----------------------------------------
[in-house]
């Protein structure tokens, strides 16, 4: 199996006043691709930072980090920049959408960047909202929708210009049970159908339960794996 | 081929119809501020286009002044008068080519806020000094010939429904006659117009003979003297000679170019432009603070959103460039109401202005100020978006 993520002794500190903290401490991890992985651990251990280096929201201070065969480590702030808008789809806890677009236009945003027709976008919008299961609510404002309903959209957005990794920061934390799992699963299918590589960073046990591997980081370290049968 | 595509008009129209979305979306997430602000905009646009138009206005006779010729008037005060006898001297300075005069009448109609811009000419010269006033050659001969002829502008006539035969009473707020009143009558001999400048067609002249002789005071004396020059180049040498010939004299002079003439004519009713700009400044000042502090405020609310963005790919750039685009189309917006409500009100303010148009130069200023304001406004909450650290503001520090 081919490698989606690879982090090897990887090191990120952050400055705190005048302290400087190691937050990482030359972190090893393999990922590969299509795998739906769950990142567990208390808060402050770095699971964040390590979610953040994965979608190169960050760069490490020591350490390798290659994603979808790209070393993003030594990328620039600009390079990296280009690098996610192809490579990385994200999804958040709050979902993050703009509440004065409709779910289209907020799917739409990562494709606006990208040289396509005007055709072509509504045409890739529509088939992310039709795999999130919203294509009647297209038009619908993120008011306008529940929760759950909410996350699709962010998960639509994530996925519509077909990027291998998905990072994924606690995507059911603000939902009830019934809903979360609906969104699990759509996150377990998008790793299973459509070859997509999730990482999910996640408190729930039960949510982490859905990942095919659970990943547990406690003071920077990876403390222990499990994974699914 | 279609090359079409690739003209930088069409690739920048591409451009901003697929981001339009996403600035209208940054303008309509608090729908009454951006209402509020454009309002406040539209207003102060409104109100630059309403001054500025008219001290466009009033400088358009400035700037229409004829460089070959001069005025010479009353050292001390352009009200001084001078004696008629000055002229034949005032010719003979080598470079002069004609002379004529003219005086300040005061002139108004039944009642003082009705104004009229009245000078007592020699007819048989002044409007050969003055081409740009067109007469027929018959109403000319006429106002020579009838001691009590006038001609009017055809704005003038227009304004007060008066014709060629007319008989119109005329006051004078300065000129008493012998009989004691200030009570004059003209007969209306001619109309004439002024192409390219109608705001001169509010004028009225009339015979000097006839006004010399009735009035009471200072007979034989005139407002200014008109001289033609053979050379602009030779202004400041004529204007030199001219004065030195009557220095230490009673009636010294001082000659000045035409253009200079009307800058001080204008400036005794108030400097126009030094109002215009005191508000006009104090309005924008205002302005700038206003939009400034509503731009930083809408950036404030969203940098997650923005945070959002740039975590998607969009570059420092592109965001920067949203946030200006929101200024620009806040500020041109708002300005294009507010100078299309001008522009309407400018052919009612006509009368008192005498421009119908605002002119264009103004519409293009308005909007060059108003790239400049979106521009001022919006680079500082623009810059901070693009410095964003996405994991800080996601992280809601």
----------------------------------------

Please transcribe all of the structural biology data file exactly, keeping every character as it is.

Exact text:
[in-house]
């Protein structure tokens, strides 16, 4: 199996006043691709930072980090920049959408960047909202929708210009049970159908339960794996 | 081929119809501020286009002044008068080519806020000094010939429904006659117009003979003297000679170019432009603070959103460039109401202005100020978006 993520002794500190903290401490991890992985651990251990280096929201201070065969480590702030808008789809806890677009236009945003027709976008919008299961609510404002309903959209957005990794920061934390799992699963299918590589960073046990591997980081370290049968 | 595509008009129209979305979306997430602000905009646009138009206005006779010729008037005060006898001297300075005069009448109609811009000419010269006033050659001969002829502008006539035969009473707020009143009558001999400048067609002249002789005071004396020059180049040498010939004299002079003439004519009713700009400044000042502090405020609310963005790919750039685009189309917006409500009100303010148009130069200023304001406004909450650290503001520090 081919490698989606690879982090090897990887090191990120952050400055705190005048302290400087190691937050990482030359972190090893393999990922590969299509795998739906769950990142567990208390808060402050770095699971964040390590979610953040994965979608190169960050760069490490020591350490390798290659994603979808790209070393993003030594990328620039600009390079990296280009690098996610192809490579990385994200999804958040709050979902993050703009509440004065409709779910289209907020799917739409990562494709606006990208040289396509005007055709072509509504045409890739529509088939992310039709795999999130919203294509009647297209038009619908993120008011306008529940929760759950909410996350699709962010998960639509994530996925519509077909990027291998998905990072994924606690995507059911603000939902009830019934809903979360609906969104699990759509996150377990998008790793299973459509070859997509999730990482999910996640408190729930039960949510982490859905990942095919659970990943547990406690003071920077990876403390222990499990994974699914 | 279609090359079409690739003209930088069409690739920048591409451009901003697929981001339009996403600035209208940054303008309509608090729908009454951006209402509020454009309002406040539209207003102060409104109100630059309403001054500025008219001290466009009033400088358009400035700037229409004829460089070959001069005025010479009353050292001390352009009200001084001078004696008629000055002229034949005032010719003979080598470079002069004609002379004529003219005086300040005061002139108004039944009642003082009705104004009229009245000078007592020699007819048989002044409007050969003055081409740009067109007469027929018959109403000319006429106002020579009838001691009590006038001609009017055809704005003038227009304004007060008066014709060629007319008989119109005329006051004078300065000129008493012998009989004691200030009570004059003209007969209306001619109309004439002024192409390219109608705001001169509010004028009225009339015979000097006839006004010399009735009035009471200072007979034989005139407002200014008109001289033609053979050379602009030779202004400041004529204007030199001219004065030195009557220095230490009673009636010294001082000659000045035409253009200079009307800058001080204008400036005794108030400097126009030094109002215009005191508000006009104090309005924008205002302005700038206003939009400034509503731009930083809408950036404030969203940098997650923005945070959002740039975590998607969009570059420092592109965001920067949203946030200006929101200024620009806040500020041109708002300005294009507010100078299309001008522009309407400018052919009612006509009368008192005498421009119908605002002119264009103004519409293009308005909007060059108003790239400049979106521009001022919006680079500082623009810059901070693009410095964003996405994991800080996601992280809601």